The Perilous Gray Belt
The Perilous Gray Belt
  • By Justine Kim, Chadwick International
  • 승인 2017.11.27 11:10
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Technological development has a recently highlighted a perilous drawback: air pollution. Air pollution has always been a menace to our health. We have been warned about various dangerous factors to our lives. However, most of us do not take action until it actually affects us. The air pollution arising from factories contain numerous harmful gases that are more powerful than we think.

Being a typical Korean teenager living in Seoul, it is not difficult to go to outside and come back inside with a sore throat. The reason for this is well known: fine dust. What surprises me the most is that due to technology, the majority of the country’s citizens are aware of the negative effects of fine dust, but when I go outside I barely see people wearing masks. What is more surprising is that Koreans are not doing more to reduce their own role in the pollution.

In fact, the majority of Koreans think that all of this pollution is from China. However, a large percentage of the pollution is actually what we created.
Air pollution has always been around us! Every time we cook something or ride a car, there has been more air pollution created than we think. Mobile sources such as cars, buses, trains, and planes are a large contributing factor, and stationary sources such as pollution that comes from mass production factories, power plants, and oil refineries are also a big problem. Pollution from area sources such as cities and agricultural areas burden livestock and people, and natural sources such as wind-blown dust, wildfires, lightning, and other natural disasters can also befoul the air. However, information shows that that most pollution is created by people. For example, Korea’s number of coal-power plants have been increasing, and the government is planning on building more. The pollution from these power plants creates 40% of our air pollution.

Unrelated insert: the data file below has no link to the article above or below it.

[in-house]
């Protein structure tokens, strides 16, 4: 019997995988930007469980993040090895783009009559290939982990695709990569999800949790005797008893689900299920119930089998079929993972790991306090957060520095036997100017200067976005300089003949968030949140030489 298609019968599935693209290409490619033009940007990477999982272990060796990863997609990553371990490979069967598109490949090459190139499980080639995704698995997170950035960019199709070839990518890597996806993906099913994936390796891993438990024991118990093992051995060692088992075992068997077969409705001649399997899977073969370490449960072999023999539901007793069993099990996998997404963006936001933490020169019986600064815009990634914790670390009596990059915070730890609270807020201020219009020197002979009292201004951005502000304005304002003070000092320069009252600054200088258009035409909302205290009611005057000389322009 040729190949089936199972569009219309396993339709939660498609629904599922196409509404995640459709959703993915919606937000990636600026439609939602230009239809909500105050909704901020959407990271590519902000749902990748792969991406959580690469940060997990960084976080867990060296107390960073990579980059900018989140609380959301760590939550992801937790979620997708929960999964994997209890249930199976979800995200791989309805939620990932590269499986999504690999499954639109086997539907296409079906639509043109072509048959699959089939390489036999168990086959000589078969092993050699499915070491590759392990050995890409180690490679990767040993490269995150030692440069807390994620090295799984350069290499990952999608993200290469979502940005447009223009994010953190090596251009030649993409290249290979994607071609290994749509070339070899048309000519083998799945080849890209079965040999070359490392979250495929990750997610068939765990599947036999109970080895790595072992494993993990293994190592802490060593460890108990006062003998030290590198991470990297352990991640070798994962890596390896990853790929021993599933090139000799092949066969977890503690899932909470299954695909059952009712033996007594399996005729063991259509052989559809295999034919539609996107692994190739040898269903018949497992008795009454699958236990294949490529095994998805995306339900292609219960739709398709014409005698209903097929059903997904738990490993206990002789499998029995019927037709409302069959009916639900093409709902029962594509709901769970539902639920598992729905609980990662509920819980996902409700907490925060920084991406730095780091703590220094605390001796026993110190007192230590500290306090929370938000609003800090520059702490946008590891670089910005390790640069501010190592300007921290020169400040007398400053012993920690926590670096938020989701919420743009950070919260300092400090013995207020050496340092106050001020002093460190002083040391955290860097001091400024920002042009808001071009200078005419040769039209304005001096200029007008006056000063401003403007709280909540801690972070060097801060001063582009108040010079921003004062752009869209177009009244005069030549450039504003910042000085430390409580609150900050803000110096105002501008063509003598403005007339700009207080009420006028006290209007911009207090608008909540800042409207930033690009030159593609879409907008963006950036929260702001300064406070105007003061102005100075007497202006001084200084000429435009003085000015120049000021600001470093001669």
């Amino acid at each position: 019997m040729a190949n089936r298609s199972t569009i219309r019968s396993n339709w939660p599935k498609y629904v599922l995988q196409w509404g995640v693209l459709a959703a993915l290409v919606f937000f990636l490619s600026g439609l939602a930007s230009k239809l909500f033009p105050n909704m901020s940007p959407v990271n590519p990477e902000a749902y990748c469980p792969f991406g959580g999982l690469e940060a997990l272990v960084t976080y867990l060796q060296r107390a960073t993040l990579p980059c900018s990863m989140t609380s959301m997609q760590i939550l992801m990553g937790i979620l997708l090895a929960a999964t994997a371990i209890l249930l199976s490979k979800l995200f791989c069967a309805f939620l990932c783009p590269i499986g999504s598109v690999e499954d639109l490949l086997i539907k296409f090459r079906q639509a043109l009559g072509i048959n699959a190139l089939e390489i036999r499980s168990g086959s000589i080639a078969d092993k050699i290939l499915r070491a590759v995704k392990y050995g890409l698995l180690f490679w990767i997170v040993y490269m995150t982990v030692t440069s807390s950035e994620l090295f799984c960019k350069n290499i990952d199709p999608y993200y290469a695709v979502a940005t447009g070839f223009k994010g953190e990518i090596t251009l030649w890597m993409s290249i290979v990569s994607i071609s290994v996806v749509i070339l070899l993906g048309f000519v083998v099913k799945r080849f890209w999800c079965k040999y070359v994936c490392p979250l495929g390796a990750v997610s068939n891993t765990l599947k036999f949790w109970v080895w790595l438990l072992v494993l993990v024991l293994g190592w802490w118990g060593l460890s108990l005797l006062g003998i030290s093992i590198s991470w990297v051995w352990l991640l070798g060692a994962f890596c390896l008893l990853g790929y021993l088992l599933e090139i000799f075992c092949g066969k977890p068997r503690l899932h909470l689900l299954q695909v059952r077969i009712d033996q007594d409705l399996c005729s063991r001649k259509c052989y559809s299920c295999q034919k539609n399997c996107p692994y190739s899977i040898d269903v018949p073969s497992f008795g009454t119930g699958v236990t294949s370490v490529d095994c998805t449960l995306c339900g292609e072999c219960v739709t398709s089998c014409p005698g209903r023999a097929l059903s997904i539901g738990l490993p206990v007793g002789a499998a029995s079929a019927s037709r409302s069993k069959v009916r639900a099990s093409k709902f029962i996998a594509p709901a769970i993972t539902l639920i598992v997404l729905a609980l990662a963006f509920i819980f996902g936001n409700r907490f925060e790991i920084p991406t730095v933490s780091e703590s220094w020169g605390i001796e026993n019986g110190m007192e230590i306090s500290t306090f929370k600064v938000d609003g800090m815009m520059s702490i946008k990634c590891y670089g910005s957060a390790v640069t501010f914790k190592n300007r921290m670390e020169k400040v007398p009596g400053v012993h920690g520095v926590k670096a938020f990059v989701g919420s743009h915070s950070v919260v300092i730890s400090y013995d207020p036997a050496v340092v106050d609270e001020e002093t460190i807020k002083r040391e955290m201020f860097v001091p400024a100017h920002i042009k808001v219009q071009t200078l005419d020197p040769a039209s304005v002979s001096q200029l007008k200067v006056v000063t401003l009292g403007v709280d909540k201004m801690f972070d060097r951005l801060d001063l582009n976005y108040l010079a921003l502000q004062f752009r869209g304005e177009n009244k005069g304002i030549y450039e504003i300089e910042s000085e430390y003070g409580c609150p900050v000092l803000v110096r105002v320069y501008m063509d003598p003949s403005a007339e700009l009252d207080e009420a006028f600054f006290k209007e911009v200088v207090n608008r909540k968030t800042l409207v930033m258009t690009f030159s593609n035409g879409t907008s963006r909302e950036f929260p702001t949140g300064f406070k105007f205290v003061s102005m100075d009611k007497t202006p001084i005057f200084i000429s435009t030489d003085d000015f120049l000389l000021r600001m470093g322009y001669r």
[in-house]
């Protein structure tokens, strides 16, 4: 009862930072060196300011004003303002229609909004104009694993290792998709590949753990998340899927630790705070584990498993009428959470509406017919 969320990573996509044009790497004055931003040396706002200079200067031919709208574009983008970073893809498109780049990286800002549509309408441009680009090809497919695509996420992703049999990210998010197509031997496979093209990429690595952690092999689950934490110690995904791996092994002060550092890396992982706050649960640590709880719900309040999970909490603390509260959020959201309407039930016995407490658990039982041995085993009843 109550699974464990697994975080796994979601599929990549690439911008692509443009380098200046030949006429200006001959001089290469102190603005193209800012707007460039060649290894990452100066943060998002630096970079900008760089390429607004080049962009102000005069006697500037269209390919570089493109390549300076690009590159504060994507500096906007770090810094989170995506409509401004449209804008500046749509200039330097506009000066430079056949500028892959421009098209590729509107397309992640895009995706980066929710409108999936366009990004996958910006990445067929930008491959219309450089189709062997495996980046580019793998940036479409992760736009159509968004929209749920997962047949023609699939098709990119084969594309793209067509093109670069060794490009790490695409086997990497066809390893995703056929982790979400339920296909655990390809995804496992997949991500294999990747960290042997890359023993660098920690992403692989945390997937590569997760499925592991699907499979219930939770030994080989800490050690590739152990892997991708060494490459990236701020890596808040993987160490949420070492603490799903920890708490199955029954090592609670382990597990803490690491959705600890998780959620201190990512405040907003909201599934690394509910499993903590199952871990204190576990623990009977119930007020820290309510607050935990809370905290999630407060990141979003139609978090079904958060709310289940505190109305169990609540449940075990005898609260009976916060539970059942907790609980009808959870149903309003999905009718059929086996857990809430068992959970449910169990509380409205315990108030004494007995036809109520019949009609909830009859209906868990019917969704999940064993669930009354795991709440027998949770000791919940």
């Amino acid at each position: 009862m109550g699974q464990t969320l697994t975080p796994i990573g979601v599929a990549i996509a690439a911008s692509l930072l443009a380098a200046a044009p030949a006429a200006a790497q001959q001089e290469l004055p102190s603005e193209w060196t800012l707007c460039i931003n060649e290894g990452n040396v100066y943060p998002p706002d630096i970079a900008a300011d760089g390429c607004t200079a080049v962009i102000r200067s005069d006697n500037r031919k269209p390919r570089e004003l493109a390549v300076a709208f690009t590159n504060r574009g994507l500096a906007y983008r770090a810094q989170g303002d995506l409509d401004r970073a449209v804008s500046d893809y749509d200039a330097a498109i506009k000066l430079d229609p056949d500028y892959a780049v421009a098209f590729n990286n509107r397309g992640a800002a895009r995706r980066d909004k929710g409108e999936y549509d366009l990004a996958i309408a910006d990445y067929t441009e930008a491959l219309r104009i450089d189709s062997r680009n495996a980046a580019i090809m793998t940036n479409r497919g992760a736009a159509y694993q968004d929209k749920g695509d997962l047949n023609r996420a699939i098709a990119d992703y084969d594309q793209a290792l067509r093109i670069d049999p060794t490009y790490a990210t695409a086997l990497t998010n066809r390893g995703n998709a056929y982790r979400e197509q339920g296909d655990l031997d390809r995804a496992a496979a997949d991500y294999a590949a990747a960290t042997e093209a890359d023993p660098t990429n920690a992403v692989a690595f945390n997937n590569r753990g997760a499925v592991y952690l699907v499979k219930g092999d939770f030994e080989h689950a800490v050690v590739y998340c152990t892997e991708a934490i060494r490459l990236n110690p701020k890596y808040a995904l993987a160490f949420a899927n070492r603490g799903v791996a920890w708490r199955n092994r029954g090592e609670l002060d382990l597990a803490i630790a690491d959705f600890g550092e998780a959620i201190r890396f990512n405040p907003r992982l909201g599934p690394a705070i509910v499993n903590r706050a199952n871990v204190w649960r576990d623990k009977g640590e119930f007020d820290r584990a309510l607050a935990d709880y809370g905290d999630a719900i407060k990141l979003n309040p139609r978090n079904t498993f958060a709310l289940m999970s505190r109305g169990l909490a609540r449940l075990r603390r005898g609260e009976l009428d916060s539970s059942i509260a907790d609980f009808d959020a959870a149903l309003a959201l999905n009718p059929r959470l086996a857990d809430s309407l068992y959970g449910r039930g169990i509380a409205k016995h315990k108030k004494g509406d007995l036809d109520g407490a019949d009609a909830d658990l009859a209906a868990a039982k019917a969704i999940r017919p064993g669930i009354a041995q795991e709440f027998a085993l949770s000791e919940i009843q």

Korea is now third place on the world’s most polluted list that the OECD has created. The government is issuing ultra fine dust warnings. However, this is not enough. OECD also says that up to 9 million people could die in 2060 worldwide due to air pollution. South Korea is believed to suffer the worst. Thus, it is clear that we should take some actions. 

One of our first priorities is to create energy sources that are not harmful to the environment. We can also think of ways that we can keep or crops and fields without polluting the Earth. If we don’t make any change in the pollution, we can at least do something to protect our bodies: wearing masks. For our convenience, there are apps available about the information of the air quality. Thus, it should be easier to know easily about the environment surrounding us.

It is crucial that we make changes to create a world that the future generations can live in. Expecting change to happen itself is a useless thought. As Mahatma Gandhi said, “Be the change you want to see in the world.”

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